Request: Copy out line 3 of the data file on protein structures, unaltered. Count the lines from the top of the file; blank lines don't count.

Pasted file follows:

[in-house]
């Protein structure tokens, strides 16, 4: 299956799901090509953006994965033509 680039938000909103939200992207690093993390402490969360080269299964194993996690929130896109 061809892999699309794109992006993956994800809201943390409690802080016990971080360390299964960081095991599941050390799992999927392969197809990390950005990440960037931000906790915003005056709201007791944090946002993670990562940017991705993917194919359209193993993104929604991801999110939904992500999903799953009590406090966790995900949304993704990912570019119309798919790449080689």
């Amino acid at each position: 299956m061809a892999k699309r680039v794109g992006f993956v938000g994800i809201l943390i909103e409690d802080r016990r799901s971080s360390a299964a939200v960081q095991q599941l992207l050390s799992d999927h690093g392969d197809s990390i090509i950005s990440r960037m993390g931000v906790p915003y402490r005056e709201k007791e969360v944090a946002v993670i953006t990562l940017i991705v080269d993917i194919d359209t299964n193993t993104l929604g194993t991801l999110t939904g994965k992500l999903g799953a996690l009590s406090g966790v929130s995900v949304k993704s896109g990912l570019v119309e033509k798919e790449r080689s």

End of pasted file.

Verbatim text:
């Amino acid at each position: 299956m061809a892999k699309r680039v794109g992006f993956v938000g994800i809201l943390i909103e409690d802080r016990r799901s971080s360390a299964a939200v960081q095991q599941l992207l050390s799992d999927h690093g392969d197809s990390i090509i950005s990440r960037m993390g931000v906790p915003y402490r005056e709201k007791e969360v944090a946002v993670i953006t990562l940017i991705v080269d993917i194919d359209t299964n193993t993104l929604g194993t991801l999110t939904g994965k992500l999903g799953a996690l009590s406090g966790v929130s995900v949304k993704s896109g990912l570019v119309e033509k798919e790449r080689s």